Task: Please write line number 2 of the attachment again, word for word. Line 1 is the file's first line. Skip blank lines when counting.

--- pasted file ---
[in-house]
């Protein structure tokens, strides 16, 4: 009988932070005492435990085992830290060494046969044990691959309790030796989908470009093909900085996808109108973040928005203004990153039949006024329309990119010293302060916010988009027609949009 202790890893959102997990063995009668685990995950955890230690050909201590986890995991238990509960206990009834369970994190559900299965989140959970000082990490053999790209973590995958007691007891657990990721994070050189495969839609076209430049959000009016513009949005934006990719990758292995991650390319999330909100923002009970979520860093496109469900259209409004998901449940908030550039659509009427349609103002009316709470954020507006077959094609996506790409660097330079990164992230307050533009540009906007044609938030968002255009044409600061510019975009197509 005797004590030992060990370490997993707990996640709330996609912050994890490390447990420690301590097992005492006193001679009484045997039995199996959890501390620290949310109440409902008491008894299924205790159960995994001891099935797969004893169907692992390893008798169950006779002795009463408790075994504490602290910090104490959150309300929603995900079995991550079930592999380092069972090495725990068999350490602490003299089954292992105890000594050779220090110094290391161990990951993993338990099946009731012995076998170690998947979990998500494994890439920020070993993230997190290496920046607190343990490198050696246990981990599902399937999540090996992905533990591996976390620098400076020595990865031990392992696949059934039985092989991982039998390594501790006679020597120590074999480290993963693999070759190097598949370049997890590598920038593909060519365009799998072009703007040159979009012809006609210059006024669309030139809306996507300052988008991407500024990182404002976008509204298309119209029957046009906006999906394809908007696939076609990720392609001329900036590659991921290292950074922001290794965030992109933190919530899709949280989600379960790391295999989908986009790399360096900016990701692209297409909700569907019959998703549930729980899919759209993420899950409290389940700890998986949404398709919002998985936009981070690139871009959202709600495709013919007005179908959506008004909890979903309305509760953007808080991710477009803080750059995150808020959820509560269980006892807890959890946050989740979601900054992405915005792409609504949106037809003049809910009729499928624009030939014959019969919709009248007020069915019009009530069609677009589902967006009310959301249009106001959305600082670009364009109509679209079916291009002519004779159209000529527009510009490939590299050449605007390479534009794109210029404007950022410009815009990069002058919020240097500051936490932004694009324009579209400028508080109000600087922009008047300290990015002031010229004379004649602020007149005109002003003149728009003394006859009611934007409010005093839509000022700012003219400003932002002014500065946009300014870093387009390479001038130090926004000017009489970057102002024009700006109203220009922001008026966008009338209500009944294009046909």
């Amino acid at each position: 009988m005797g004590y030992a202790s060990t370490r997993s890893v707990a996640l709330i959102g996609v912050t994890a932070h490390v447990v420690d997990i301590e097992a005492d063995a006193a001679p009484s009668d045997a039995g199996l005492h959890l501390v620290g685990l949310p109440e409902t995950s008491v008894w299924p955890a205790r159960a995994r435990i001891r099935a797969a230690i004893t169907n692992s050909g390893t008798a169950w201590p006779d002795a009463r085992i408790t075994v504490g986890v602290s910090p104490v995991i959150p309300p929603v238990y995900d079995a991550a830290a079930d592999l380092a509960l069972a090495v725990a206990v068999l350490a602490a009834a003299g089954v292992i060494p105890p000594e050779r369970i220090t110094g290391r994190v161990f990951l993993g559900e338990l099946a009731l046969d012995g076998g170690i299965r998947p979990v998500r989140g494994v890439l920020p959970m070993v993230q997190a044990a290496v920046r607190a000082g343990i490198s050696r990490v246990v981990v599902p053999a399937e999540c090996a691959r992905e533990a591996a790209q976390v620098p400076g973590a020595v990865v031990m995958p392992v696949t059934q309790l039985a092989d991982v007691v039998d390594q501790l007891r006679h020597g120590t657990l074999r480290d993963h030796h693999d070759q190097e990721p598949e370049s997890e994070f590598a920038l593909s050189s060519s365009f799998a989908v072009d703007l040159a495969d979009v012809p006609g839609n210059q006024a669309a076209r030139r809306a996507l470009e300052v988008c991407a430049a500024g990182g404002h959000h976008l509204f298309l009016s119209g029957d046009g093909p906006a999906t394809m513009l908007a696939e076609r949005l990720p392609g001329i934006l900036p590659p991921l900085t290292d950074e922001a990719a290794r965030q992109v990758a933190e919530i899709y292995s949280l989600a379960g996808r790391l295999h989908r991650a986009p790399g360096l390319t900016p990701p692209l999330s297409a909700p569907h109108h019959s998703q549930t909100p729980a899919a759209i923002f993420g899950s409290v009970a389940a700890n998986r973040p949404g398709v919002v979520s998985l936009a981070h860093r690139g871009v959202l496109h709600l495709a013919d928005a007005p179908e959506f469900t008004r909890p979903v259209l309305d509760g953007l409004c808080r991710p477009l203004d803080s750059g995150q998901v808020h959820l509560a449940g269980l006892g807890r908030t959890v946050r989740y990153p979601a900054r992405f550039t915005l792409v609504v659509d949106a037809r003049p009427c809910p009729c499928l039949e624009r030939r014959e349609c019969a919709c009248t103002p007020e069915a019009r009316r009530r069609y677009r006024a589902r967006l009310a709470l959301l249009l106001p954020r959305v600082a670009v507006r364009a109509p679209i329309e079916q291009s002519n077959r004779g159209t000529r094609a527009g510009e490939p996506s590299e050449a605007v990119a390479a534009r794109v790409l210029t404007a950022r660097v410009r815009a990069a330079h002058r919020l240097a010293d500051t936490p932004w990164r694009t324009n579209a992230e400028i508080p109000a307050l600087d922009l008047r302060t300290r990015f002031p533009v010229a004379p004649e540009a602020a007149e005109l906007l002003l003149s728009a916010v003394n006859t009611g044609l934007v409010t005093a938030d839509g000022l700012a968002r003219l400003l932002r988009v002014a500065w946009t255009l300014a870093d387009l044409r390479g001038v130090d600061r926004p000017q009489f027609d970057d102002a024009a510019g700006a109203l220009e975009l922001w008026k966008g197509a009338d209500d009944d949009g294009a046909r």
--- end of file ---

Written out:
């Protein structure tokens, strides 16, 4: 009988932070005492435990085992830290060494046969044990691959309790030796989908470009093909900085996808109108973040928005203004990153039949006024329309990119010293302060916010988009027609949009 202790890893959102997990063995009668685990995950955890230690050909201590986890995991238990509960206990009834369970994190559900299965989140959970000082990490053999790209973590995958007691007891657990990721994070050189495969839609076209430049959000009016513009949005934006990719990758292995991650390319999330909100923002009970979520860093496109469900259209409004998901449940908030550039659509009427349609103002009316709470954020507006077959094609996506790409660097330079990164992230307050533009540009906007044609938030968002255009044409600061510019975009197509 005797004590030992060990370490997993707990996640709330996609912050994890490390447990420690301590097992005492006193001679009484045997039995199996959890501390620290949310109440409902008491008894299924205790159960995994001891099935797969004893169907692992390893008798169950006779002795009463408790075994504490602290910090104490959150309300929603995900079995991550079930592999380092069972090495725990068999350490602490003299089954292992105890000594050779220090110094290391161990990951993993338990099946009731012995076998170690998947979990998500494994890439920020070993993230997190290496920046607190343990490198050696246990981990599902399937999540090996992905533990591996976390620098400076020595990865031990392992696949059934039985092989991982039998390594501790006679020597120590074999480290993963693999070759190097598949370049997890590598920038593909060519365009799998072009703007040159979009012809006609210059006024669309030139809306996507300052988008991407500024990182404002976008509204298309119209029957046009906006999906394809908007696939076609990720392609001329900036590659991921290292950074922001290794965030992109933190919530899709949280989600379960790391295999989908986009790399360096900016990701692209297409909700569907019959998703549930729980899919759209993420899950409290389940700890998986949404398709919002998985936009981070690139871009959202709600495709013919007005179908959506008004909890979903309305509760953007808080991710477009803080750059995150808020959820509560269980006892807890959890946050989740979601900054992405915005792409609504949106037809003049809910009729499928624009030939014959019969919709009248007020069915019009009530069609677009589902967006009310959301249009106001959305600082670009364009109509679209079916291009002519004779159209000529527009510009490939590299050449605007390479534009794109210029404007950022410009815009990069002058919020240097500051936490932004694009324009579209400028508080109000600087922009008047300290990015002031010229004379004649602020007149005109002003003149728009003394006859009611934007409010005093839509000022700012003219400003932002002014500065946009300014870093387009390479001038130090926004000017009489970057102002024009700006109203220009922001008026966008009338209500009944294009046909």